- Application: A software application to allow data to be copied to an external storage device was explored. The authors followed a method described in a forum of an internet “hacker” community to “root” a Samsung™ smart TV. After “rooting” to allow for access to the data, the code was modified to allow data to be copied to a USB flash drive, which was plugged directly into the TV. This method was successful until an automatic update to the TV’s firmware occurred, and the app was no longer compatible with the TV. The authors stated that an updated version of the “rooting” app may allow for data access again, but manufacturer updates could once again stop the app from functioning. The authors determined that, rather than a software based application method, hardware based methods like MTK II will likely be more useful for forensic purposes.
Following data acquisition, the data was analyzed to determine if smart TVs can provide useful information to investigators. The authors found that network information, such as IP address information or information about devices paired by Bluetooth, could be recovered. Application information could also be recovered, including information about what apps are installed, when the app was installed, and low resolution screenshots of the most recently used apps. Internet history, including search history, URL, title, date, etc., were also recovered. Media information recovered included music file name, artists, genre, etc. Video and photo file names could be recovered as well as information regarding what media files had been opened by the user, although the file itself could not be viewed. A detailed explanation of what was recovered and how the data was stored in the system can be found within the article.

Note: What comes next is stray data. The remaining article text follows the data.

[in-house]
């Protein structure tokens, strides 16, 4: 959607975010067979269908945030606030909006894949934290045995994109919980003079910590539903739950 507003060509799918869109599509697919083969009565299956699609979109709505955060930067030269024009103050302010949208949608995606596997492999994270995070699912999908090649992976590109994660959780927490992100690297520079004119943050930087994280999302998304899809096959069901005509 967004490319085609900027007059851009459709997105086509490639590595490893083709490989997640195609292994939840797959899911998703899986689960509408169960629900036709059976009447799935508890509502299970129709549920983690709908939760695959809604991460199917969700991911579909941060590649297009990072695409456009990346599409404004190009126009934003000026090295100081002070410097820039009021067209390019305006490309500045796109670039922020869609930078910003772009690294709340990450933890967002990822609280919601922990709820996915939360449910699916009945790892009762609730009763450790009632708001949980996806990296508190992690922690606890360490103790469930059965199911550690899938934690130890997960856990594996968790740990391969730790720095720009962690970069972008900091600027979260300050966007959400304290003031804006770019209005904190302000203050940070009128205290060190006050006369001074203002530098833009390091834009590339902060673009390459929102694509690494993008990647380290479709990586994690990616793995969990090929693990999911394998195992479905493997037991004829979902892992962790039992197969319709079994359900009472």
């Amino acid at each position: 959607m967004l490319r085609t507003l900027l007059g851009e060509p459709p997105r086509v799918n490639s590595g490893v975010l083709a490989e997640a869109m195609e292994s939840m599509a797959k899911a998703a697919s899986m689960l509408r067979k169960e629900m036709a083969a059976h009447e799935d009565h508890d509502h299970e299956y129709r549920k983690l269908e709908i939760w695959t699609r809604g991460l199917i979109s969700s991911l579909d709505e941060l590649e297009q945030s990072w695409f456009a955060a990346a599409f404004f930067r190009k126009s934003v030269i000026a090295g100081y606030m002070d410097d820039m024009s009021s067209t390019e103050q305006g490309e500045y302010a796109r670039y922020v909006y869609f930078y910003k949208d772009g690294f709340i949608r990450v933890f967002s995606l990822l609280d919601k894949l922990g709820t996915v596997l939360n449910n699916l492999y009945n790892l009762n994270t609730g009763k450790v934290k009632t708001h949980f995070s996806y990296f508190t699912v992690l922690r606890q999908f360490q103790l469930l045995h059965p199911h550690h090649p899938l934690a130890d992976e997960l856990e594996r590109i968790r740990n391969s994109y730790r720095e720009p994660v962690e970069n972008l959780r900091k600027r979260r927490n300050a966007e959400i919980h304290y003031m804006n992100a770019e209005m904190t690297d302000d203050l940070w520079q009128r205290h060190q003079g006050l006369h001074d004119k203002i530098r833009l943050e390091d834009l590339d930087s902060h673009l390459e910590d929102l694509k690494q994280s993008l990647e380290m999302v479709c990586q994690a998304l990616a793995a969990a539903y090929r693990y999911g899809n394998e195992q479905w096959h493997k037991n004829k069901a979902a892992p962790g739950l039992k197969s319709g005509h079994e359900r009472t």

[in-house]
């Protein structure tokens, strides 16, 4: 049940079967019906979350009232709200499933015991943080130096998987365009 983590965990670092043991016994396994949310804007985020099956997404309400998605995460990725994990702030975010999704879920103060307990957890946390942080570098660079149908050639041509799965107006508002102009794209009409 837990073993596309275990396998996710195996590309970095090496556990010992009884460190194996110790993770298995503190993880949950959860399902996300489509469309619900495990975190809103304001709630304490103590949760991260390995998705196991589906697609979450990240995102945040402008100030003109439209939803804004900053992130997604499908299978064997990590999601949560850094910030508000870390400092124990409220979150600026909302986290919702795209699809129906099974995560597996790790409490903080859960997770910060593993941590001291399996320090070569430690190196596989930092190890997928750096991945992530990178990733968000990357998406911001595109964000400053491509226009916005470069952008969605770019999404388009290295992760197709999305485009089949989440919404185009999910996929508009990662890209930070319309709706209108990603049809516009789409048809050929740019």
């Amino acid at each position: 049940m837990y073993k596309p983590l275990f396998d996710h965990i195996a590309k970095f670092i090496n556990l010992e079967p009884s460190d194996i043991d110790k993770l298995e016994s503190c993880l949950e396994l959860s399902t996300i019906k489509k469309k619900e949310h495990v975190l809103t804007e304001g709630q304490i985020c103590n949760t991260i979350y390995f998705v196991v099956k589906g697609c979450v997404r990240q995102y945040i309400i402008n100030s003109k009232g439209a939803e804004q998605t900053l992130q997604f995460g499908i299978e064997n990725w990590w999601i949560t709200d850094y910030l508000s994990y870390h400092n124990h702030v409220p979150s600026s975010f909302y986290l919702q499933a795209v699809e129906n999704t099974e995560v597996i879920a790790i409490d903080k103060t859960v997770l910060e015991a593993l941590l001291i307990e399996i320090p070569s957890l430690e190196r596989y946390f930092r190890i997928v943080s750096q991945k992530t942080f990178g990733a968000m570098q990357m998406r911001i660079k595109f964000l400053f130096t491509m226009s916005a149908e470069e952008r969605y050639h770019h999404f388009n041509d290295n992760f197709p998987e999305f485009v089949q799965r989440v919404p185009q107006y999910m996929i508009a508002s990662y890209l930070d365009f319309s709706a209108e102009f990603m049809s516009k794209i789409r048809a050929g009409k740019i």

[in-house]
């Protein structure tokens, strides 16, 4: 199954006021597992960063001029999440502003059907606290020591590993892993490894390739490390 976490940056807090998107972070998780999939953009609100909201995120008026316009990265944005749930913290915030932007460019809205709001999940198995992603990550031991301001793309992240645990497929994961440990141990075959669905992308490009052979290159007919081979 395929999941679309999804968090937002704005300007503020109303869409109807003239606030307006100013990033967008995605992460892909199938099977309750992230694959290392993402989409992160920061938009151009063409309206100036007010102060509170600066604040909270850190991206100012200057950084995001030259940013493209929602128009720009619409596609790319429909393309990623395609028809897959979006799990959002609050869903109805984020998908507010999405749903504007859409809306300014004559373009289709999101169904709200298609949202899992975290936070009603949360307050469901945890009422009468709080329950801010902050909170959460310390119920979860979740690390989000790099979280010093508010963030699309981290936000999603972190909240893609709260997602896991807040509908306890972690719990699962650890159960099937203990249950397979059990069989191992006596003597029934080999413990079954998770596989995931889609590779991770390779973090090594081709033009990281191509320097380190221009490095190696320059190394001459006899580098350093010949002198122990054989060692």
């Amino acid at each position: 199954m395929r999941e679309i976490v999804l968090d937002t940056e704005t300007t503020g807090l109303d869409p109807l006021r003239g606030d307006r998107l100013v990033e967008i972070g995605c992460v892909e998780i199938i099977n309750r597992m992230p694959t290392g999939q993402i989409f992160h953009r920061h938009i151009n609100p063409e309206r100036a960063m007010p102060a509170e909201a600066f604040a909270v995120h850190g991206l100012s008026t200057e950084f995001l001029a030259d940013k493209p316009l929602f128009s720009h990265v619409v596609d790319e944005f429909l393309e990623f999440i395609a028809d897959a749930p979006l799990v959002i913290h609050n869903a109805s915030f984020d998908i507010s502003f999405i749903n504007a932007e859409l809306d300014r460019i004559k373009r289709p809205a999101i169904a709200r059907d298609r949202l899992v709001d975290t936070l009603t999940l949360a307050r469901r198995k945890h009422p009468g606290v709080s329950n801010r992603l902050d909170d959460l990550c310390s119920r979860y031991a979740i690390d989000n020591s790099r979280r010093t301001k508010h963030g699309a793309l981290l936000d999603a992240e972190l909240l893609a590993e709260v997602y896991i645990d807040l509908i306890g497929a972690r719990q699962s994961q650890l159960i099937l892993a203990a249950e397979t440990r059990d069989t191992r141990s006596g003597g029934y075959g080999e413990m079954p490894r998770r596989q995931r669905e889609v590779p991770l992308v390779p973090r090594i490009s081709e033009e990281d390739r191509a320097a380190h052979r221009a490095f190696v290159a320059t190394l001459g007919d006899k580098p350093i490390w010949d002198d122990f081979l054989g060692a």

Two successful methods of data acquisition were presented to facilitate the recovery of digital evidence from smart TVs, with MTK II being presented as the more viable option. Various types of data were recovered and analyzed. The authors concluded that the data recovered from smart TVs can be useful to investigators.
- A variety of data was successfully recovered from the smart TV reported in this study.
- Two successful methods of data recovery were used for this particular TV, although one was not successful after a firmware update to the TV. The authors suggest further study into the area of data recovery from various smart TVs.
- Only one smart TV was analyzed in this study. The authors suggest that further studies be conducted on other types and brands of smart TVs.
Smart TVs are becoming common items among consumers. With the device’s wide range of capabilities, a smart TV may provide various types of valuable digital evidence to investigators.
- Digital evidence may be recovered and subsequently analyzed from smart TVs.
- Smart TV data recovery may be challenging, due to differences in each type and brand of TV that may affect which data recovery method may be used.